The agriculture sector in East Africa
Five East African Community member states have been warned of an impending dry season in the next three months.
According to a statement from the EAC Secretariat, while October to December is normally considered an important rainfall season for Burundi, Kenya, Rwanda, Tanzania and Uganda, this time round a drier than the normal season is expected in most parts of the EAC region.
The statement, however, points out that only western Uganda and the border area with South Sudan might see higher than normal rainfall according to the Greater Horn of Africa Climate Outlook Forum that brings together the national meteorological and hydrological experts in the region. According to the Deputy Secretary-General in charge of Productive and Social Sectors in the EAC Secretariat, Hon. Christophe Bazivamo and the Partner States to take appropriate measures in time to mitigate possible threats to the citizens related to the expected high temperatures.
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“Rains in the region are expected to start late over Burundi, eastern Kenya and Tanzania while they will start earlier than usual in the rest of Kenya, Rwanda and southern Uganda including the border region with South Sudan. These weather conditions are driven by near-average sea surface temperatures over the western Equatorial Indian Ocean coupled with warmer than average conditions over the eastern Equatorial Indian Ocean, a combination which is not favourable for good rainfall over most of East Africa.” Reads the statement in part.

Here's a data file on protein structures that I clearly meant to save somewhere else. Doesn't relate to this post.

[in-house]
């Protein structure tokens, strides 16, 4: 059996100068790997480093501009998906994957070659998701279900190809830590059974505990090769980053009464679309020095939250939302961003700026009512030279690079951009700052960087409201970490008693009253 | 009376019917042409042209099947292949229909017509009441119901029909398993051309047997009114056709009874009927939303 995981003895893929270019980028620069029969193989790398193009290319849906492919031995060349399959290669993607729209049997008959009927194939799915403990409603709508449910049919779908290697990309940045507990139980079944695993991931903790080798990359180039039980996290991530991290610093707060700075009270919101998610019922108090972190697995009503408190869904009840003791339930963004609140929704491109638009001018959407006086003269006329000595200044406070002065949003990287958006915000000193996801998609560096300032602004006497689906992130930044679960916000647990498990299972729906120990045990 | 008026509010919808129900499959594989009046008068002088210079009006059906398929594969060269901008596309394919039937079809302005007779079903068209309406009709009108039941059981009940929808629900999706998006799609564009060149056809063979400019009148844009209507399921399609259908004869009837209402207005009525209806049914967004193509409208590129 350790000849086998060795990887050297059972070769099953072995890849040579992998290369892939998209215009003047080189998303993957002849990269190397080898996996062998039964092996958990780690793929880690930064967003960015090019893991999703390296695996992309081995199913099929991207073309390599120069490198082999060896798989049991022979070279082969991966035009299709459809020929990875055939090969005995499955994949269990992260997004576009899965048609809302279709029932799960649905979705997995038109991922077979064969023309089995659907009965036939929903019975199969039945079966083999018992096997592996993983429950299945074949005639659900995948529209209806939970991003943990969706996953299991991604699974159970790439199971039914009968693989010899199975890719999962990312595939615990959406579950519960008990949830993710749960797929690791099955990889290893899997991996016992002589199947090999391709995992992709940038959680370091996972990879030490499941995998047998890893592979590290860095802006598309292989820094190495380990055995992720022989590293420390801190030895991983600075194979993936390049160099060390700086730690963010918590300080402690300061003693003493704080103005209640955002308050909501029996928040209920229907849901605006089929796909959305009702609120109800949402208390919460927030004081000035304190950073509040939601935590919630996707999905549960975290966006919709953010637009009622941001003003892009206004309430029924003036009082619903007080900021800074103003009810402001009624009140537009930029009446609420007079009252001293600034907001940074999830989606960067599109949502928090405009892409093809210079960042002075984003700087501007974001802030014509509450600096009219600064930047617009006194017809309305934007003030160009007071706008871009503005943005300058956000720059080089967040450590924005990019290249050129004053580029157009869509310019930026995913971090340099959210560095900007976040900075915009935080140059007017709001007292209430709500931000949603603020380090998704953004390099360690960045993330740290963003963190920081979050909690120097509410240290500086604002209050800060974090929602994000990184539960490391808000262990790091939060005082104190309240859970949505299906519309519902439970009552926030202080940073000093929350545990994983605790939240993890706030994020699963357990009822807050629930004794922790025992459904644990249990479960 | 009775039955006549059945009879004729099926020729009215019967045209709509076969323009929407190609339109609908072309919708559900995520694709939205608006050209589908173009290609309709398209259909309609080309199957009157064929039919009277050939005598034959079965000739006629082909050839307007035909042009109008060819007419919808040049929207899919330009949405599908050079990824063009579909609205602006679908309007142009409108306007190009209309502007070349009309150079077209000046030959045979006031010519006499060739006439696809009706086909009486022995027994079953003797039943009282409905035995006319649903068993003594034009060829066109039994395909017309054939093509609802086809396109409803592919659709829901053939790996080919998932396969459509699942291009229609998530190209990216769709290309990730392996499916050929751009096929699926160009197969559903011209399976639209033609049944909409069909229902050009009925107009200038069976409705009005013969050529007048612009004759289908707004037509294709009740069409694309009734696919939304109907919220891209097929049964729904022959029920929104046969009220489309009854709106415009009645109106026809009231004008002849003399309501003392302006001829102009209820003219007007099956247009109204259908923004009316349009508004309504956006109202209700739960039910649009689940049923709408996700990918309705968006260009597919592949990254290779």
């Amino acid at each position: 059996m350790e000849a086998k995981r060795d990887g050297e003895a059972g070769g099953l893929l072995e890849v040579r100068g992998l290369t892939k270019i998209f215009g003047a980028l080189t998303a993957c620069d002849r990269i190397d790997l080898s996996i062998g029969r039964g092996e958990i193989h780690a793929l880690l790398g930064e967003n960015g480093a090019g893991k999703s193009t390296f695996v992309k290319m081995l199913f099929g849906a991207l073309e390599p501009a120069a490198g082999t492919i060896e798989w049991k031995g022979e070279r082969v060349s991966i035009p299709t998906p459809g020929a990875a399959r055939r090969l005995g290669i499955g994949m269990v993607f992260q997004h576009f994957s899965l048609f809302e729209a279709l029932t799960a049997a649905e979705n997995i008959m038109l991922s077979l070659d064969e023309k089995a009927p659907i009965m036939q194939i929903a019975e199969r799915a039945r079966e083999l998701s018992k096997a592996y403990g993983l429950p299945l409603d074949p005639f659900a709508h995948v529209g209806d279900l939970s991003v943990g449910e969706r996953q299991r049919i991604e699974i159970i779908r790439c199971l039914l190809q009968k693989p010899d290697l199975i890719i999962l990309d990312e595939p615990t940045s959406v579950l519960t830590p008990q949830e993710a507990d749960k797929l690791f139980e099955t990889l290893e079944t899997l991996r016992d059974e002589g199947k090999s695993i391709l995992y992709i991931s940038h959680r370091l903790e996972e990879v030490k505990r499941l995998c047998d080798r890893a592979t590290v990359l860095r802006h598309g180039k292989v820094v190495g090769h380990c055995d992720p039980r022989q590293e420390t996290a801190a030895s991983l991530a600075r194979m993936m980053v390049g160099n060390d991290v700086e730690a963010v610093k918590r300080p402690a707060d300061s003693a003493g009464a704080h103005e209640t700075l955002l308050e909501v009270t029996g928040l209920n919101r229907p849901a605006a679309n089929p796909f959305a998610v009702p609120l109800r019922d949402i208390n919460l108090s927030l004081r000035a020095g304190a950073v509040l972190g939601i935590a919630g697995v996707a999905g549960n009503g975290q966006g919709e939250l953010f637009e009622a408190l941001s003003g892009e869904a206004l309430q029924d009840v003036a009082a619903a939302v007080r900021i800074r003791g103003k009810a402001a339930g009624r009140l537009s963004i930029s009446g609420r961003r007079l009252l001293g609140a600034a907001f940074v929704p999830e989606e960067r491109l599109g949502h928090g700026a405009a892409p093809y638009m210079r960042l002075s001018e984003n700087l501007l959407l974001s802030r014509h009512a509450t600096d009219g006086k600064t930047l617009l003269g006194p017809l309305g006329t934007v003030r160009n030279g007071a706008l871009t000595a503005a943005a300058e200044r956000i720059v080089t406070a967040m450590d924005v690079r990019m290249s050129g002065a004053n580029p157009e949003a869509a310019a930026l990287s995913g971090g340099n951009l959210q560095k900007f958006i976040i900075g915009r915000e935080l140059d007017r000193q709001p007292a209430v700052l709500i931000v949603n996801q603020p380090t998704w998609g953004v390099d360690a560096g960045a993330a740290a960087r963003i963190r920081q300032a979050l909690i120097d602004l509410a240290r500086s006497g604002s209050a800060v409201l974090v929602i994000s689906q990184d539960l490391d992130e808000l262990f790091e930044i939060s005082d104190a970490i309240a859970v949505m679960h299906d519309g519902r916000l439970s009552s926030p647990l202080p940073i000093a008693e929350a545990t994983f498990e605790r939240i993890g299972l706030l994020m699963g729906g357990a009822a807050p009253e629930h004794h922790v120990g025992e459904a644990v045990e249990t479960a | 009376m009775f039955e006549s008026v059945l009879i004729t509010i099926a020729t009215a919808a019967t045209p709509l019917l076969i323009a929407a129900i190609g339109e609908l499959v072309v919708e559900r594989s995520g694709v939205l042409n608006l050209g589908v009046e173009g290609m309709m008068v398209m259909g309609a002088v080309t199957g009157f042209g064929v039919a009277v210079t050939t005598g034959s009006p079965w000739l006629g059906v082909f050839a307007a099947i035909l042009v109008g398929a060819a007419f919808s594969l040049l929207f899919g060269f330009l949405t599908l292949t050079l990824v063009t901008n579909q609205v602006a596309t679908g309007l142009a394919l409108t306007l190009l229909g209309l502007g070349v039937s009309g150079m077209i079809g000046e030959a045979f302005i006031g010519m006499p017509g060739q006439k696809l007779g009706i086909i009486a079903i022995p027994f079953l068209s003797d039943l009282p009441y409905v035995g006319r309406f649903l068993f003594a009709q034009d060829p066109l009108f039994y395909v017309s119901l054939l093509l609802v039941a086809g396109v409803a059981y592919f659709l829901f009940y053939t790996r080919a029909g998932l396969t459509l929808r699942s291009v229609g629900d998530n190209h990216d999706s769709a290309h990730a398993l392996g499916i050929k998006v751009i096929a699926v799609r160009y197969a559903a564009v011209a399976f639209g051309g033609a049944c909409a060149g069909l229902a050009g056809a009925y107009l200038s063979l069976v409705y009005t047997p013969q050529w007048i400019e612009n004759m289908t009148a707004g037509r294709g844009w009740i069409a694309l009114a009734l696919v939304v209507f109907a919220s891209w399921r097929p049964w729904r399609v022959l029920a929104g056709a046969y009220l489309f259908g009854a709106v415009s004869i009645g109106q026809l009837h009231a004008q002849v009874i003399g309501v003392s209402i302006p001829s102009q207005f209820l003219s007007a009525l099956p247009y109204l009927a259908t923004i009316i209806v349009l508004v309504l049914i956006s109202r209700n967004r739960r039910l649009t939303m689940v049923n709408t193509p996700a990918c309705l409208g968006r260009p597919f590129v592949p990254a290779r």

Due to the impact of climate change, scientists expect up to 45% yield reductions for grain crops, such as maize, rice and soybean by the end of this century for Sub Saharan Africa. However, two-grain crops, namely millet and sorghum, are more resilient to climate change with expected yield reductions of less than 20%. Root crops, such as sweet potato, potato and cassava are also projected to be less affected than most crops with yields reductions ranging from about 15% to 10%. For the two major export crops, tea and coffee, up to 40% yield loss is expected due to the reduction in suitable growing areas caused by increasing temperatures according to the Association of Applied Biologists’ Journals.
Proposed measures to remain resilient in the coming days:
In an effort to prevent and mitigate the impact of the drier than usual weather pattern in parts of the region, the Senior Meteorology Officer at the EAC Secretariat, James Kivuva, urges the Partner States to consider the following:
- The Ministries responsible for Water, Environment and Natural resources should enhance water conservation measures;
- They should closely monitor the pasture and water conditions in the pastoral areas and plan for feed and water assistance, such as water tracking and fodder supplementation for the breeding stock;
- The Ministries of Agriculture should advise livestock farmers to use the available grazing resources sparingly and to harvest and keep water, dry herbage and keep it as hay for the animals;
- They should promote and encourage households to establish vegetable gardens to prevent malnutrition and
- Encourage farmers to grow drought-resistant crops, such as millet, sorghum and cassava.
- Encourage them to observe good agricultural practice as advised by agricultural extension officers.